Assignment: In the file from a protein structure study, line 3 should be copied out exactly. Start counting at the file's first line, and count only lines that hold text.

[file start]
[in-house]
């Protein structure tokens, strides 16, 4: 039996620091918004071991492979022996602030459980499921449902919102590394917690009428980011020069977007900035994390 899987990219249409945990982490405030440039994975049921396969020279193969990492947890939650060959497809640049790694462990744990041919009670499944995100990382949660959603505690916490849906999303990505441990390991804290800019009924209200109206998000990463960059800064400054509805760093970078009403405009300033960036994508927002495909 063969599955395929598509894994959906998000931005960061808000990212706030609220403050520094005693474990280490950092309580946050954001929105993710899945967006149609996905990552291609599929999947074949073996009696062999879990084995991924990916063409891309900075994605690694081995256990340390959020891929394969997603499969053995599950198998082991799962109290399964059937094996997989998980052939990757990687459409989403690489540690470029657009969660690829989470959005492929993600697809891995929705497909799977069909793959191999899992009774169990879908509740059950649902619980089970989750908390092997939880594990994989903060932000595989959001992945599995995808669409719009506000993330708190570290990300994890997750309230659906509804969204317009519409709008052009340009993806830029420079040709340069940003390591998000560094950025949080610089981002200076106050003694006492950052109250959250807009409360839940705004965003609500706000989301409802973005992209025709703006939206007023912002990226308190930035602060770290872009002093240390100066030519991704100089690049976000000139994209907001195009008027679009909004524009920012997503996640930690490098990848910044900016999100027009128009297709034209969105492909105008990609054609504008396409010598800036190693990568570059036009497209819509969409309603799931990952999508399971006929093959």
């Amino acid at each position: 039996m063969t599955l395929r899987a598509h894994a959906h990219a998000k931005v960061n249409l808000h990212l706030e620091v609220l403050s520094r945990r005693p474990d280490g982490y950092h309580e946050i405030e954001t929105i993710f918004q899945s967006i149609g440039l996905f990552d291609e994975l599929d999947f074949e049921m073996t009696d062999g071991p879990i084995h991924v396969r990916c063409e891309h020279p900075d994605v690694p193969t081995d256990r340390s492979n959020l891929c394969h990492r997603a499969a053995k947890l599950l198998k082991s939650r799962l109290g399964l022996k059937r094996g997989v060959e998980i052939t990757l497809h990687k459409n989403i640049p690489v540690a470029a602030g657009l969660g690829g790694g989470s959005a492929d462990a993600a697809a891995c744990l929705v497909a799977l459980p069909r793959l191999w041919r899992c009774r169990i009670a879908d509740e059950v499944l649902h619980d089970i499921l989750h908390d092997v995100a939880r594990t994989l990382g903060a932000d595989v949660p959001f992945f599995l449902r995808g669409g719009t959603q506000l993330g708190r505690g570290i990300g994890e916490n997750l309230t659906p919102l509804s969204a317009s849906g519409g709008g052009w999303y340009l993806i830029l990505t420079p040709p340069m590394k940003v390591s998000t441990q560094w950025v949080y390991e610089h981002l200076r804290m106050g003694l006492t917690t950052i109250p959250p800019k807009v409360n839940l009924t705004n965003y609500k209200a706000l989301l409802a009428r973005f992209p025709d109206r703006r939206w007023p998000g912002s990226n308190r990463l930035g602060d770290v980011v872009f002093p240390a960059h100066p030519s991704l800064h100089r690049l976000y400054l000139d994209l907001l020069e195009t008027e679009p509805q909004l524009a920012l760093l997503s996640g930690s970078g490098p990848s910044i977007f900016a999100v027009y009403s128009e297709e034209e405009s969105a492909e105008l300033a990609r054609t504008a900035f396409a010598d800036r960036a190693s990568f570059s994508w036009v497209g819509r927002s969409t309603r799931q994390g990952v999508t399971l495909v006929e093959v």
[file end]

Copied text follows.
């Amino acid at each position: 039996m063969t599955l395929r899987a598509h894994a959906h990219a998000k931005v960061n249409l808000h990212l706030e620091v609220l403050s520094r945990r005693p474990d280490g982490y950092h309580e946050i405030e954001t929105i993710f918004q899945s967006i149609g440039l996905f990552d291609e994975l599929d999947f074949e049921m073996t009696d062999g071991p879990i084995h991924v396969r990916c063409e891309h020279p900075d994605v690694p193969t081995d256990r340390s492979n959020l891929c394969h990492r997603a499969a053995k947890l599950l198998k082991s939650r799962l109290g399964l022996k059937r094996g997989v060959e998980i052939t990757l497809h990687k459409n989403i640049p690489v540690a470029a602030g657009l969660g690829g790694g989470s959005a492929d462990a993600a697809a891995c744990l929705v497909a799977l459980p069909r793959l191999w041919r899992c009774r169990i009670a879908d509740e059950v499944l649902h619980d089970i499921l989750h908390d092997v995100a939880r594990t994989l990382g903060a932000d595989v949660p959001f992945f599995l449902r995808g669409g719009t959603q506000l993330g708190r505690g570290i990300g994890e916490n997750l309230t659906p919102l509804s969204a317009s849906g519409g709008g052009w999303y340009l993806i830029l990505t420079p040709p340069m590394k940003v390591s998000t441990q560094w950025v949080y390991e610089h981002l200076r804290m106050g003694l006492t917690t950052i109250p959250p800019k807009v409360n839940l009924t705004n965003y609500k209200a706000l989301l409802a009428r973005f992209p025709d109206r703006r939206w007023p998000g912002s990226n308190r990463l930035g602060d770290v980011v872009f002093p240390a960059h100066p030519s991704l800064h100089r690049l976000y400054l000139d994209l907001l020069e195009t008027e679009p509805q909004l524009a920012l760093l997503s996640g930690s970078g490098p990848s910044i977007f900016a999100v027009y009403s128009e297709e034209e405009s969105a492909e105008l300033a990609r054609t504008a900035f396409a010598d800036r960036a190693s990568f570059s994508w036009v497209g819509r927002s969409t309603r799931q994390g990952v999508t399971l495909v006929e093959v």